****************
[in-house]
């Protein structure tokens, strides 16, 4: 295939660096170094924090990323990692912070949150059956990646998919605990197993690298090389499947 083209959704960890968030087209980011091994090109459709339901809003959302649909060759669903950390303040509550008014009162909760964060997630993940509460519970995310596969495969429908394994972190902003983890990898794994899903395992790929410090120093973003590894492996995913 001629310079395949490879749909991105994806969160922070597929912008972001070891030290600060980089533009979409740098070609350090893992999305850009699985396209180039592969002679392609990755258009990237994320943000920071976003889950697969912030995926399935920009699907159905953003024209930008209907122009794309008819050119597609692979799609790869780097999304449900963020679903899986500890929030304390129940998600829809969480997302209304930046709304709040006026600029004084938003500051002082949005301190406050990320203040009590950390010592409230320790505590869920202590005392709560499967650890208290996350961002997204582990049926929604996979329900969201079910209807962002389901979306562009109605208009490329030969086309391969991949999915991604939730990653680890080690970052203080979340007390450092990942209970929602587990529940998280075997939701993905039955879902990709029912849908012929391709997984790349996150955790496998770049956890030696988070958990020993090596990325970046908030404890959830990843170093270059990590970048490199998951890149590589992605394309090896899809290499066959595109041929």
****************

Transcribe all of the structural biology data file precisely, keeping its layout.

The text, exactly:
[in-house]
């Protein structure tokens, strides 16, 4: 295939660096170094924090990323990692912070949150059956990646998919605990197993690298090389499947 083209959704960890968030087209980011091994090109459709339901809003959302649909060759669903950390303040509550008014009162909760964060997630993940509460519970995310596969495969429908394994972190902003983890990898794994899903395992790929410090120093973003590894492996995913 001629310079395949490879749909991105994806969160922070597929912008972001070891030290600060980089533009979409740098070609350090893992999305850009699985396209180039592969002679392609990755258009990237994320943000920071976003889950697969912030995926399935920009699907159905953003024209930008209907122009794309008819050119597609692979799609790869780097999304449900963020679903899986500890929030304390129940998600829809969480997302209304930046709304709040006026600029004084938003500051002082949005301190406050990320203040009590950390010592409230320790505590869920202590005392709560499967650890208290996350961002997204582990049926929604996979329900969201079910209807962002389901979306562009109605208009490329030969086309391969991949999915991604939730990653680890080690970052203080979340007390450092990942209970929602587990529940998280075997939701993905039955879902990709029912849908012929391709997984790349996150955790496998770049956890030696988070958990020993090596990325970046908030404890959830990843170093270059990590970048490199998951890149590589992605394309090896899809290499066959595109041929």